To someone asking how to learn physics you suggested:
> I would begin learning physics by starting with
> the pre-Socratics, then moving on to the more
> recent ideas of Plato and Aristotle.
That sounds like terrible advice. Would you recommend someone wanting to study geology to begin by reading ancient Jewish commentaries on Noah's flood? If someone wanted to become an M.D. should she spend long hours reading potion recipes from ancient medicine men before she gets to begin studying biochemistry?
As evidenced by the amount of treatment that is given the subject in typical textbooks of physics, the history of pre-Copernican science has a small, but important place in the teaching of physics. Nevertheless, your recommendation makes it sound like the student should put great effort into reading numerous outdated sources before they even reach Aristotle whose views on physics were also outdated.
How long will it be before your student of physics begins to study the concepts of Galileo, Kepler, and Newton? How long after that will it be before he's allowed to learn the mathematical and physics skills necessary to solve typical physics problems?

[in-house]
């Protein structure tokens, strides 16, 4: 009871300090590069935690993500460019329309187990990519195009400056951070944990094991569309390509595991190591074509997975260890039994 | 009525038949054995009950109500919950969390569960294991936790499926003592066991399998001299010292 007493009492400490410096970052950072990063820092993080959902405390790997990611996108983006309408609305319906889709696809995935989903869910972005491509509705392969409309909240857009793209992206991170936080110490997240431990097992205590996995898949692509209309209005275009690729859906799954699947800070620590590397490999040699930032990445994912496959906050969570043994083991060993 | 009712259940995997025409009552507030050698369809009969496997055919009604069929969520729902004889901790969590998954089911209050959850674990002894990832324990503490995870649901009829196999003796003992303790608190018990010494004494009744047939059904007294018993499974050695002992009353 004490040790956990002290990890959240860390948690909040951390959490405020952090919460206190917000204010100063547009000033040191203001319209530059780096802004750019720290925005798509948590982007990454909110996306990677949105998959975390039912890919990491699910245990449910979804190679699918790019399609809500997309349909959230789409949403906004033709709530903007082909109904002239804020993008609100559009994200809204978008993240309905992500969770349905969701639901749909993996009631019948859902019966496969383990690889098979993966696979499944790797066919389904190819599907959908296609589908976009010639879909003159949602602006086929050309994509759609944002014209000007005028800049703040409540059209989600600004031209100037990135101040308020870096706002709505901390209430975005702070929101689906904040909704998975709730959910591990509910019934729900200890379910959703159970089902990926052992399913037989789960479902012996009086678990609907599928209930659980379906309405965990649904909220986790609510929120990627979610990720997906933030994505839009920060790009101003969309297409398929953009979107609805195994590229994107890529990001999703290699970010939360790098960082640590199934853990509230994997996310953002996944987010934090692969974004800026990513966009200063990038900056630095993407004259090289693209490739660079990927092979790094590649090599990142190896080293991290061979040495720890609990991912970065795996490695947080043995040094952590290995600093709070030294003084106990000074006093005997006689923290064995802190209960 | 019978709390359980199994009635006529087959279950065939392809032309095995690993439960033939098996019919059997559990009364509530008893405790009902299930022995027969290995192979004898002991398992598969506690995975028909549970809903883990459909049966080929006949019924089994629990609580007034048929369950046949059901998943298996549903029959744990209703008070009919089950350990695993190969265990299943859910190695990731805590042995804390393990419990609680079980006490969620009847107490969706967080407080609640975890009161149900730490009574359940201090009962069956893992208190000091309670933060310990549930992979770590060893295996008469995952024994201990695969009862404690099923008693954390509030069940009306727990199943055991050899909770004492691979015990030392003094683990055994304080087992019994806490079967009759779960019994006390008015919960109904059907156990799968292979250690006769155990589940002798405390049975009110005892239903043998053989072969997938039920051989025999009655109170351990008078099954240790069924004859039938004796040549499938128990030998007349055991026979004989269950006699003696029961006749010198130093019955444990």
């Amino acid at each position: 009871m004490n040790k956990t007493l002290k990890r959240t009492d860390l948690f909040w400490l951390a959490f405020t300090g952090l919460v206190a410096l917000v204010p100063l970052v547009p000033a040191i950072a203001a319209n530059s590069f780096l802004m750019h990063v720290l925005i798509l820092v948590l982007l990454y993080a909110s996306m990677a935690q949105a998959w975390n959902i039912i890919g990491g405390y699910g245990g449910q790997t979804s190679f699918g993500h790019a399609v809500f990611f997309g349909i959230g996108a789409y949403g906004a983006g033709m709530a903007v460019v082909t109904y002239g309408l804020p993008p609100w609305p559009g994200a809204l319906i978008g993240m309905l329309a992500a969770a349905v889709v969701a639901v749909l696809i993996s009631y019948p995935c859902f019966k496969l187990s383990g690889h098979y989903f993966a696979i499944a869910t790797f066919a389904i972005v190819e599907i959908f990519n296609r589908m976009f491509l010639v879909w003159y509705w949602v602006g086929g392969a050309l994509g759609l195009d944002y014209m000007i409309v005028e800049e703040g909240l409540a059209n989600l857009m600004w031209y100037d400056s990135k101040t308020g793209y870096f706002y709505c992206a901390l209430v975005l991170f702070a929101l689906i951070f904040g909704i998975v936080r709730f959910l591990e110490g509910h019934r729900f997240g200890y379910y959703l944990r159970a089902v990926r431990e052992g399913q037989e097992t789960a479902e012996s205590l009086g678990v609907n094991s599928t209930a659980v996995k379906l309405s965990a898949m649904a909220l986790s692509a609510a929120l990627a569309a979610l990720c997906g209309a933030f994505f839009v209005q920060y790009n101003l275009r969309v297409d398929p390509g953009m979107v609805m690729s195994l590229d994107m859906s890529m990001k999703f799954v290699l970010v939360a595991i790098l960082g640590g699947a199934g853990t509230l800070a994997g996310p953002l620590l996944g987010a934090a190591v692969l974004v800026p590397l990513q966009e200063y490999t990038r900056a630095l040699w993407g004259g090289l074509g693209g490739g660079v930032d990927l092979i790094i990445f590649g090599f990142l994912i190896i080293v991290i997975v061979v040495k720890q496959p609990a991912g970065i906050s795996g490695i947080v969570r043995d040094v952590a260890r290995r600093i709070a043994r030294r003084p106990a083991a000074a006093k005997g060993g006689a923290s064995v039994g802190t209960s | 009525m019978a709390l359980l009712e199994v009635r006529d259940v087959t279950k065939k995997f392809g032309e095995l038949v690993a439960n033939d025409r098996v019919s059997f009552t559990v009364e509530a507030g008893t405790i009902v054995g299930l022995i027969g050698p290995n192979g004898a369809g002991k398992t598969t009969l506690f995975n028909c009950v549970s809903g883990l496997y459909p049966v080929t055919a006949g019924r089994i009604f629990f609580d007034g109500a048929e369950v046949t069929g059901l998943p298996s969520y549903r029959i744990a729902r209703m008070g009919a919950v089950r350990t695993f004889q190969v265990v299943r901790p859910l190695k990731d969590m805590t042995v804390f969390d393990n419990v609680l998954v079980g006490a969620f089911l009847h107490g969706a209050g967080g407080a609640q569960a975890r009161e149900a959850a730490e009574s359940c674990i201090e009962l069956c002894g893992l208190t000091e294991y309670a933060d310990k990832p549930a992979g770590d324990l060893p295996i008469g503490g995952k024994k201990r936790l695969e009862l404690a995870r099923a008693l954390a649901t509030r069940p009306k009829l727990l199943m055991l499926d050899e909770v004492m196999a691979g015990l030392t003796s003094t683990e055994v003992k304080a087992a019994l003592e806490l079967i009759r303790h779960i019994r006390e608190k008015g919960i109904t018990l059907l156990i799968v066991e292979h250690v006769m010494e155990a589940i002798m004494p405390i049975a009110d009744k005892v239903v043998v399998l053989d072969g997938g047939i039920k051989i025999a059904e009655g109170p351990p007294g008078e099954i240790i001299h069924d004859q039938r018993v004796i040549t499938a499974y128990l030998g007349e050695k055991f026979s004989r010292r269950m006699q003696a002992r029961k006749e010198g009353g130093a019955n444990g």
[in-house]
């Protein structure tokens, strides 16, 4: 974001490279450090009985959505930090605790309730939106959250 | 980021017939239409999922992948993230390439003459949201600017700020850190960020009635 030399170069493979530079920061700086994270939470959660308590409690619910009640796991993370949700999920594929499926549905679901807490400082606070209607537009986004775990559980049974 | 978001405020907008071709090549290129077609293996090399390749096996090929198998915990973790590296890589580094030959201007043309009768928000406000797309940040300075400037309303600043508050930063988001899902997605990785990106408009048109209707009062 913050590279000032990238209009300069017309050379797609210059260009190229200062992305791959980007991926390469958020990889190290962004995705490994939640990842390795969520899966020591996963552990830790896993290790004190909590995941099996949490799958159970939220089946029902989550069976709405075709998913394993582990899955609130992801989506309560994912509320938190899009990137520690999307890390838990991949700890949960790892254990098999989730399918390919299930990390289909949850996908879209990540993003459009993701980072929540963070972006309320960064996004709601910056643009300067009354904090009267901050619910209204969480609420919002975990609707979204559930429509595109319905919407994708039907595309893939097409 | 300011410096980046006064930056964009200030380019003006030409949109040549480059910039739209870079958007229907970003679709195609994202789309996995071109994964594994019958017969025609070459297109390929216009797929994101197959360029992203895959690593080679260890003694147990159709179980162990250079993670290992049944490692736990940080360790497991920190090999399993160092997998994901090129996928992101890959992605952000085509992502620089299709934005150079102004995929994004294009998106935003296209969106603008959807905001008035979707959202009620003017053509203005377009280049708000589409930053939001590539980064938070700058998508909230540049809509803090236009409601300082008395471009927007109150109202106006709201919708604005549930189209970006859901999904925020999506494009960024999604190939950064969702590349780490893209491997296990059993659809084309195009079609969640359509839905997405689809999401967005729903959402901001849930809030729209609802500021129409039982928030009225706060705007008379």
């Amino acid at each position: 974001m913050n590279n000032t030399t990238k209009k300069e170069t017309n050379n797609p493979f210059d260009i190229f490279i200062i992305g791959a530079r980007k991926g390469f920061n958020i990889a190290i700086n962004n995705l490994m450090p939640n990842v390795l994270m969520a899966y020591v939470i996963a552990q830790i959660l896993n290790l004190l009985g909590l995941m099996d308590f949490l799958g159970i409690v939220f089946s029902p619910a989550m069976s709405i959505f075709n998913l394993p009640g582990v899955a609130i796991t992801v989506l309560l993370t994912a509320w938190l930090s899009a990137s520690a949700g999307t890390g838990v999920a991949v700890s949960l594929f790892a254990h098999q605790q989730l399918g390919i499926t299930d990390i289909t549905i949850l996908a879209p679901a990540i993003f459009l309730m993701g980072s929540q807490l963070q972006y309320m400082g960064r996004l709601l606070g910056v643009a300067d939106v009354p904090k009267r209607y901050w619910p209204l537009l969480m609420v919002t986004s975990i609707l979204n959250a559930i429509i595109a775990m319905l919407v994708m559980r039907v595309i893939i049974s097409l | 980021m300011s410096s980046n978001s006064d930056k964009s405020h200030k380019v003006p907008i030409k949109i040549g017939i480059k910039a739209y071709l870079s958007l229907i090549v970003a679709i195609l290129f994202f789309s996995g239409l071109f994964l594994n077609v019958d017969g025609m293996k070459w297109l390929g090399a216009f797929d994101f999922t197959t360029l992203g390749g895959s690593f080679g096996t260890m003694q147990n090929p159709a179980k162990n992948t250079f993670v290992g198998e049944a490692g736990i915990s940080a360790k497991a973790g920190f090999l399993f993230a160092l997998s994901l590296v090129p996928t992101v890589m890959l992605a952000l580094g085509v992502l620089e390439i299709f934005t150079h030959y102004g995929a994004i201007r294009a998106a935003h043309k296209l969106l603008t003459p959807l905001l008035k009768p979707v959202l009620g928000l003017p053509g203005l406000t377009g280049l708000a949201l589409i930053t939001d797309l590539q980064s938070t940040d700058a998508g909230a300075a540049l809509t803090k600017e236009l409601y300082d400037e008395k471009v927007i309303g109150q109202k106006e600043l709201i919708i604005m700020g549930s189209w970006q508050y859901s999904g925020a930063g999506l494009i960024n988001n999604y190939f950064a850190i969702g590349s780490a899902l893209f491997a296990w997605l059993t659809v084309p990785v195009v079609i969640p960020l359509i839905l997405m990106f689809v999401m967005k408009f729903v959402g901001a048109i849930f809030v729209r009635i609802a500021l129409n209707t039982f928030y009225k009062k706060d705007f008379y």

I recommend the student take college/university courses in physics based on typical textbooks. If his goal is to learn physics he shouldn't spend very much time reading the works of the Pre-Socratics---they were physics morons compared to post-Copernican scientists. Study those things only if he wants to better understand the ancient roots of science or to become a philosopher.